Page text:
Case 8: The Case of the missing Coracoid

Case 8: The Case of the missing Coracoid

A 26 year old male patient was referred with ‘Shoulder impingement +/- injection’. The referral contained no other clinical information. On questioning the patient described surgery for previous shoulder dislocation but could give no other information.

Of interest was the longitudinal scan of the subscapularis tendon and coracoid. Normal scan with associated image is shown below.

Normal – Longitudinal scan of the subscapularis tendon. The coracoid is shown to the right of the image (white arrowhead). The subscapularis tendon (yellow arrows) maybe seen extending from below the coracoid to insert onto the lesser tuberosity (LT). The curved arrow indicates the relative position of the bicipital groove.

However, when scanning the patient no coracoid was seen (white arrowhead),

Longitudinal scan of the subscapularis tendon. This is the same view as the previous ‘normal’ image. However, no coracoid maybe seen (white arrowhead).

The patient had undergone a Latarjet proceedure for recurrent anterior dislocation.

The Latarjet operation is a surgical procedure used to treat recurrent anterior shoulder dislocation caused by bone loss or a fracture of the glenoid. The procedure was first described by French surgeon Dr. Michel Latarjet in 1954.

The procedure involves the removal and transfer of a section of the coracoid process and its attached muscles to the front of the glenoid. This acts as a bony block which, combined with the transferred muscles acting as a strut, prevents further dislocation of the joint.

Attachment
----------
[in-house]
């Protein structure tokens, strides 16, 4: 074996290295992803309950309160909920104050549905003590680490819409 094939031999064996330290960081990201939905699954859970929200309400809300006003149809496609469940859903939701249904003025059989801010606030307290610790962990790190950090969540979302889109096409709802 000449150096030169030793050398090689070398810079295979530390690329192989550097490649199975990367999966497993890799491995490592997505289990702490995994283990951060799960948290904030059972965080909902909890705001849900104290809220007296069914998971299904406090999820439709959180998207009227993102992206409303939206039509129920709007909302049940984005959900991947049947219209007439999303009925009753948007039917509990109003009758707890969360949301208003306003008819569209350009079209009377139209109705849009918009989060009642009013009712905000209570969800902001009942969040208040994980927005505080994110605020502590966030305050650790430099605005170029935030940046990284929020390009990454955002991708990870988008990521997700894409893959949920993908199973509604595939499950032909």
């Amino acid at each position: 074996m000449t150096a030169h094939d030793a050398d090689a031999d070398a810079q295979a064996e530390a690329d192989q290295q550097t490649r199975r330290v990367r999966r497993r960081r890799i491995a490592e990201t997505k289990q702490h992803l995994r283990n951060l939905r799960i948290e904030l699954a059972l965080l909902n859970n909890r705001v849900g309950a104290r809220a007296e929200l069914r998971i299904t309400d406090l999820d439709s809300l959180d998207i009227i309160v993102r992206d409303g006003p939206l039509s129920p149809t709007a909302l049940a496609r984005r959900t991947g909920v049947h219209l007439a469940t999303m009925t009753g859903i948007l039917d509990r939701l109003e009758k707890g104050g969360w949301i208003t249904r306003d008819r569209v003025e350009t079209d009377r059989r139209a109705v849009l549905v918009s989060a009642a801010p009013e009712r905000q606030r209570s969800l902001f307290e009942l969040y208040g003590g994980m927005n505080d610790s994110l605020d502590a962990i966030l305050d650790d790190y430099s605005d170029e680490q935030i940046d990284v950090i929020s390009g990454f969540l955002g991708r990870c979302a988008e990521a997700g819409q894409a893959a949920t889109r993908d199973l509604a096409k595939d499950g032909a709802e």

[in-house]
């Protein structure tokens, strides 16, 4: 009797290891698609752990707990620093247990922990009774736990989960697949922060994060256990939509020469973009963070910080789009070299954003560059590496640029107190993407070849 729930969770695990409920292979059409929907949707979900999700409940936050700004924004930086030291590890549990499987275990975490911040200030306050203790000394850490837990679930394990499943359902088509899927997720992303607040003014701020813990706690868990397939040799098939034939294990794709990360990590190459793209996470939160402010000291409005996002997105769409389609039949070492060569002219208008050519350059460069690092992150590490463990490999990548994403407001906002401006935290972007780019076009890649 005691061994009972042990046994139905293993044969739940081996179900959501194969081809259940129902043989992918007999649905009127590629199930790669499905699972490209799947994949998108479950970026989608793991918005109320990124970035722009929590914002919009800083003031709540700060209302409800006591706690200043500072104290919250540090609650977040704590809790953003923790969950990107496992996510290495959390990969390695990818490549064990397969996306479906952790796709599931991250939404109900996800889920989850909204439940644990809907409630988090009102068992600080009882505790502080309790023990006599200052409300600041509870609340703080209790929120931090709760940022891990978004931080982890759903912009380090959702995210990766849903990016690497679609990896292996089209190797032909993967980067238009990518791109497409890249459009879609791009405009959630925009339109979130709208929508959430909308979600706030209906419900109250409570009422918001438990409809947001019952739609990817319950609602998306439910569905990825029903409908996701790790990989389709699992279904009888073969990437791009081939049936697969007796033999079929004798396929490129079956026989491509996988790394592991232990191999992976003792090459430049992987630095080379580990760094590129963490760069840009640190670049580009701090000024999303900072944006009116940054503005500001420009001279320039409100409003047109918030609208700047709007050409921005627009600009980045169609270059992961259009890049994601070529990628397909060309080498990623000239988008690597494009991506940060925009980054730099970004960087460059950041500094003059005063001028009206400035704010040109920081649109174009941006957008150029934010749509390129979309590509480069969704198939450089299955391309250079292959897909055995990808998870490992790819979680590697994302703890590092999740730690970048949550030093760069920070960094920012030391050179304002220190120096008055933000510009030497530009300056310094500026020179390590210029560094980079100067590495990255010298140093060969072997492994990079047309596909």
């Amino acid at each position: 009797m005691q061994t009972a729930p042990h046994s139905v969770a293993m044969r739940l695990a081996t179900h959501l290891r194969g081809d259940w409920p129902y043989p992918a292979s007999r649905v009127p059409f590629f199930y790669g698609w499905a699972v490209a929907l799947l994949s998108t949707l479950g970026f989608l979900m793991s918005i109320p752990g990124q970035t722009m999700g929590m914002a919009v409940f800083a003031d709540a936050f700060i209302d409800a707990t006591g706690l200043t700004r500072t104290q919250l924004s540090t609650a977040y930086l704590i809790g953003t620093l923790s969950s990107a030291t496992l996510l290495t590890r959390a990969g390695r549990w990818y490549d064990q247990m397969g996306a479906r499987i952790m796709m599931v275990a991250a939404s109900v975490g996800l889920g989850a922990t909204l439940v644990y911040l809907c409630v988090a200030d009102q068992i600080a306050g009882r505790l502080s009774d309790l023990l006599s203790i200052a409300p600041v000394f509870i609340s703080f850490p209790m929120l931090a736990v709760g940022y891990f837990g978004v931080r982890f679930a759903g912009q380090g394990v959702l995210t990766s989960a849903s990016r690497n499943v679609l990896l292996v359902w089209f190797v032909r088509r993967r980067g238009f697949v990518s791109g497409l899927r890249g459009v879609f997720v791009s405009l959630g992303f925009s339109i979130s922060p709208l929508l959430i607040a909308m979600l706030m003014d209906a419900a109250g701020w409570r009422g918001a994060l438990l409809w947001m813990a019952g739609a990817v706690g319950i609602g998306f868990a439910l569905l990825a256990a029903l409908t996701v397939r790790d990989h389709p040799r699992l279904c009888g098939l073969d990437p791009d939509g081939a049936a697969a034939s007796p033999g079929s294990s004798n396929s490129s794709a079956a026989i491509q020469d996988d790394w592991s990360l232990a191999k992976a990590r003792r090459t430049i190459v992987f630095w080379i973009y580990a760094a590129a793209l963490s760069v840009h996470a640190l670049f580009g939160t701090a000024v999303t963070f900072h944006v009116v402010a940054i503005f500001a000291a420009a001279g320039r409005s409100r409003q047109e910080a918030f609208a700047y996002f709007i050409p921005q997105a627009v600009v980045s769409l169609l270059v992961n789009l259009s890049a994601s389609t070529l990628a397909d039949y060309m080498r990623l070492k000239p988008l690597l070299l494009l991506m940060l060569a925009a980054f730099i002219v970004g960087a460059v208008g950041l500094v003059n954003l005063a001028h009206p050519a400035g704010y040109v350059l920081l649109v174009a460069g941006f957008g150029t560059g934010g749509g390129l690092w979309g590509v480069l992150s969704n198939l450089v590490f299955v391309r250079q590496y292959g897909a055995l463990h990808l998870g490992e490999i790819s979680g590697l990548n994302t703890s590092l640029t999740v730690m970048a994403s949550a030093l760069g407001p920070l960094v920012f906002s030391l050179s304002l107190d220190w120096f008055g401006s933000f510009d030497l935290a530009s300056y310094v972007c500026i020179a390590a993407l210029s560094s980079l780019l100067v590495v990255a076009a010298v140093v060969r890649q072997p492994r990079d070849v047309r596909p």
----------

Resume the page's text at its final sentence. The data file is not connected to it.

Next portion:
With appropriate patient selection, the Latarjet procedure can be expected to prevent recurrent anterior instability in approximately 94-99% of cases (1,2,3,4,5). Full recovery can take 6 months, however the majority of activities can be resumed after 3 months. The main long term side effect is reduced external rotation range in the shoulder.


  1. Allain, J; Goutallier D; Glorion C (1998). “Long-term results of the Latarjet procedure for the treatment of anterior instability of the shoulder”. J Bone Joint Surg Am. 80(6): 841–52.
  2. Burkhart, SS; De Beer JF; Barth JR; Cresswell T; Roberts C; Richards DP (2007). “Results of modified Latarjet reconstruction in patients with anteroinferior instability and significant bone loss”. Arthroscopy. 23 (10): 1033–41.
  3. Hovelius, LB; Akermark C; Albrektsson B; Berg E; Körner L; Lundberg B; Wredmark T (1983). “Bristow-Latarjet procedure for recurrent anterior dislocation of the shoulder. A 2-5 year follow-up study on the results of 112 cases”. Acta Orthop Scand. 54 (2): 284–90
  4. Hovelius, L; Sandström B; Sundgren K; Saebö M (2004). “One hundred eighteen Bristow-Latarjet repairs for recurrent anterior dislocation of the shoulder prospectively followed for fifteen years: study I—clinical results”. J Shoulder Elbow Surg. 13 (5): 509–16.
  5. Walch, G; Boileau P (2000). “Latarjet-Bristow procedure for recurrent anterior instability”. Tech Shoulder Elbow Surg. 1: 256–61.